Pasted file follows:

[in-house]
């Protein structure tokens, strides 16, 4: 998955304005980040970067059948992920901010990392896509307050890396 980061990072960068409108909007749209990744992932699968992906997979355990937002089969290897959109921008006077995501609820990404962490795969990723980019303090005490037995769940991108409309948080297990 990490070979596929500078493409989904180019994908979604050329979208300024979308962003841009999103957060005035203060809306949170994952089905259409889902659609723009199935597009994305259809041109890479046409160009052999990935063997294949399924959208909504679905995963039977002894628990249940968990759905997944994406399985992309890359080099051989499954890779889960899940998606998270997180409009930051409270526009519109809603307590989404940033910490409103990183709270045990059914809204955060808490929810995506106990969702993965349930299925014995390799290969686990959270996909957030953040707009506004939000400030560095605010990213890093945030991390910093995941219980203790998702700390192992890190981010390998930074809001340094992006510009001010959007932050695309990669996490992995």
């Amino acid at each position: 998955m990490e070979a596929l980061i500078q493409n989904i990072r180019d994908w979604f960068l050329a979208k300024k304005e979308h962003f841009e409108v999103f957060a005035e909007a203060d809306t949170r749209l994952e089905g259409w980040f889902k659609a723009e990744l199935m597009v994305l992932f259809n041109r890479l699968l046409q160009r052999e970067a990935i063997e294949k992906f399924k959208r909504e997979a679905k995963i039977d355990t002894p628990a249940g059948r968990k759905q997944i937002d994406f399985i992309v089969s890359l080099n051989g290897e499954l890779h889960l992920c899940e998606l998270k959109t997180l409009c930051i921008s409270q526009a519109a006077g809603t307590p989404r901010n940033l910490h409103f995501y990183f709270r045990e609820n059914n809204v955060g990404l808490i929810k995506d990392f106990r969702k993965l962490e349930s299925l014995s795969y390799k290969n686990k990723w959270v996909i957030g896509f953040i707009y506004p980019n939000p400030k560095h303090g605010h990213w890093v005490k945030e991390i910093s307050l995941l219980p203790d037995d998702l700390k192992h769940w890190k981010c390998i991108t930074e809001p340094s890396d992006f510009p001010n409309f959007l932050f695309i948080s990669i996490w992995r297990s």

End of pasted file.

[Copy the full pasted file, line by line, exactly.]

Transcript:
[in-house]
């Protein structure tokens, strides 16, 4: 998955304005980040970067059948992920901010990392896509307050890396 980061990072960068409108909007749209990744992932699968992906997979355990937002089969290897959109921008006077995501609820990404962490795969990723980019303090005490037995769940991108409309948080297990 990490070979596929500078493409989904180019994908979604050329979208300024979308962003841009999103957060005035203060809306949170994952089905259409889902659609723009199935597009994305259809041109890479046409160009052999990935063997294949399924959208909504679905995963039977002894628990249940968990759905997944994406399985992309890359080099051989499954890779889960899940998606998270997180409009930051409270526009519109809603307590989404940033910490409103990183709270045990059914809204955060808490929810995506106990969702993965349930299925014995390799290969686990959270996909957030953040707009506004939000400030560095605010990213890093945030991390910093995941219980203790998702700390192992890190981010390998930074809001340094992006510009001010959007932050695309990669996490992995």
């Amino acid at each position: 998955m990490e070979a596929l980061i500078q493409n989904i990072r180019d994908w979604f960068l050329a979208k300024k304005e979308h962003f841009e409108v999103f957060a005035e909007a203060d809306t949170r749209l994952e089905g259409w980040f889902k659609a723009e990744l199935m597009v994305l992932f259809n041109r890479l699968l046409q160009r052999e970067a990935i063997e294949k992906f399924k959208r909504e997979a679905k995963i039977d355990t002894p628990a249940g059948r968990k759905q997944i937002d994406f399985i992309v089969s890359l080099n051989g290897e499954l890779h889960l992920c899940e998606l998270k959109t997180l409009c930051i921008s409270q526009a519109a006077g809603t307590p989404r901010n940033l910490h409103f995501y990183f709270r045990e609820n059914n809204v955060g990404l808490i929810k995506d990392f106990r969702k993965l962490e349930s299925l014995s795969y390799k290969n686990k990723w959270v996909i957030g896509f953040i707009y506004p980019n939000p400030k560095h303090g605010h990213w890093v005490k945030e991390i910093s307050l995941l219980p203790d037995d998702l700390k192992h769940w890190k981010c390998i991108t930074e809001p340094s890396d992006f510009p001010n409309f959007l932050f695309i948080s990669i996490w992995r297990s």